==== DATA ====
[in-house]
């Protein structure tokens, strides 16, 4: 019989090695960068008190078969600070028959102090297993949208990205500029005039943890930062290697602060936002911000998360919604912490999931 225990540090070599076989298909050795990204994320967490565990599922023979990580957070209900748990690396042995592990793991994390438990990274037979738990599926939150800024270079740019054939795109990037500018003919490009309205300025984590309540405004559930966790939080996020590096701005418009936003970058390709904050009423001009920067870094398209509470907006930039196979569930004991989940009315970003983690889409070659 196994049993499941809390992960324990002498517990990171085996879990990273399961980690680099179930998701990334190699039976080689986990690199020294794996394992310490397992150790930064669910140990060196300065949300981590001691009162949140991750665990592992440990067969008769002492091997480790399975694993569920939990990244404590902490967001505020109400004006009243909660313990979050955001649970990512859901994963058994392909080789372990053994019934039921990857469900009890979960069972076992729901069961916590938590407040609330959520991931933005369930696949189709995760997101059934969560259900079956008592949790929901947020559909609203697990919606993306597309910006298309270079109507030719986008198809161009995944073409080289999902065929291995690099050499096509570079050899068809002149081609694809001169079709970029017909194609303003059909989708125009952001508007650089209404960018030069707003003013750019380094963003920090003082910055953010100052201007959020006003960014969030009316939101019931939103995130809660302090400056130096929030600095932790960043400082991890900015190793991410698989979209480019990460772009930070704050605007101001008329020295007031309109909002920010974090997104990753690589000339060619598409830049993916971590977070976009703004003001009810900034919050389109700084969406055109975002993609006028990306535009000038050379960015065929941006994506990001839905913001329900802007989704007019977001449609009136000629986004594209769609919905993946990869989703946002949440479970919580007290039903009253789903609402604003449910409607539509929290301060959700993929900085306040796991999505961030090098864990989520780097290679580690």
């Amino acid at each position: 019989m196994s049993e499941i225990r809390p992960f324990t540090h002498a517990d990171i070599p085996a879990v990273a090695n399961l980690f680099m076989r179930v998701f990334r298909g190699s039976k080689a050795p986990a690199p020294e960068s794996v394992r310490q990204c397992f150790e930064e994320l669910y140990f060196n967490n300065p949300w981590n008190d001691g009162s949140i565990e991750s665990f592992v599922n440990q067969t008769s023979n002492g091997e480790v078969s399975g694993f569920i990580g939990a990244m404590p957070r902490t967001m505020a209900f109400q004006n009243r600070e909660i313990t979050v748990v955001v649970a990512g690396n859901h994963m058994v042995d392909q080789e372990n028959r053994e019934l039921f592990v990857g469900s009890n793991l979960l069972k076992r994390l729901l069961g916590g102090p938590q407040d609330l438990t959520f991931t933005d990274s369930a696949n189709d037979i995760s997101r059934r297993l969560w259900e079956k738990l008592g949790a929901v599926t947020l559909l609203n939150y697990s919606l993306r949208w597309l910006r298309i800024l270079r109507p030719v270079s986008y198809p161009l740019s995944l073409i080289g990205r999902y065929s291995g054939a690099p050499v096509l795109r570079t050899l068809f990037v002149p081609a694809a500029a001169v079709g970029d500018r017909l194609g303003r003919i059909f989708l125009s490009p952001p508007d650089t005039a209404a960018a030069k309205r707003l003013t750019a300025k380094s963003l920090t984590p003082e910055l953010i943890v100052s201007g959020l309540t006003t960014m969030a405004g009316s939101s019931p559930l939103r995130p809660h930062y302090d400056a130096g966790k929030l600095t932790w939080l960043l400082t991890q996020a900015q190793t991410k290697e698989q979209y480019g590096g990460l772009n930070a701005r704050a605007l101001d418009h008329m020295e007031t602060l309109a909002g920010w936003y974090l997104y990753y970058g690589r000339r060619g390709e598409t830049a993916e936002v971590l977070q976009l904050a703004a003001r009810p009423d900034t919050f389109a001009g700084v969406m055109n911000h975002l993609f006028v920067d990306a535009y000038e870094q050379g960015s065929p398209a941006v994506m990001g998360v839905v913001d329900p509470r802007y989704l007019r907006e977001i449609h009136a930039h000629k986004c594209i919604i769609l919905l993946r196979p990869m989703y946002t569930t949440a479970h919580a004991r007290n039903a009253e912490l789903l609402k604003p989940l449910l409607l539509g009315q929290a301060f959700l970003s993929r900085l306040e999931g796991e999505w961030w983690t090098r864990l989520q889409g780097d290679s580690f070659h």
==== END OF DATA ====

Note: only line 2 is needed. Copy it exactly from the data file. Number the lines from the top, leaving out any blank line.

């Protein structure tokens, strides 16, 4: 019989090695960068008190078969600070028959102090297993949208990205500029005039943890930062290697602060936002911000998360919604912490999931 225990540090070599076989298909050795990204994320967490565990599922023979990580957070209900748990690396042995592990793991994390438990990274037979738990599926939150800024270079740019054939795109990037500018003919490009309205300025984590309540405004559930966790939080996020590096701005418009936003970058390709904050009423001009920067870094398209509470907006930039196979569930004991989940009315970003983690889409070659 196994049993499941809390992960324990002498517990990171085996879990990273399961980690680099179930998701990334190699039976080689986990690199020294794996394992310490397992150790930064669910140990060196300065949300981590001691009162949140991750665990592992440990067969008769002492091997480790399975694993569920939990990244404590902490967001505020109400004006009243909660313990979050955001649970990512859901994963058994392909080789372990053994019934039921990857469900009890979960069972076992729901069961916590938590407040609330959520991931933005369930696949189709995760997101059934969560259900079956008592949790929901947020559909609203697990919606993306597309910006298309270079109507030719986008198809161009995944073409080289999902065929291995690099050499096509570079050899068809002149081609694809001169079709970029017909194609303003059909989708125009952001508007650089209404960018030069707003003013750019380094963003920090003082910055953010100052201007959020006003960014969030009316939101019931939103995130809660302090400056130096929030600095932790960043400082991890900015190793991410698989979209480019990460772009930070704050605007101001008329020295007031309109909002920010974090997104990753690589000339060619598409830049993916971590977070976009703004003001009810900034919050389109700084969406055109975002993609006028990306535009000038050379960015065929941006994506990001839905913001329900802007989704007019977001449609009136000629986004594209769609919905993946990869989703946002949440479970919580007290039903009253789903609402604003449910409607539509929290301060959700993929900085306040796991999505961030090098864990989520780097290679580690």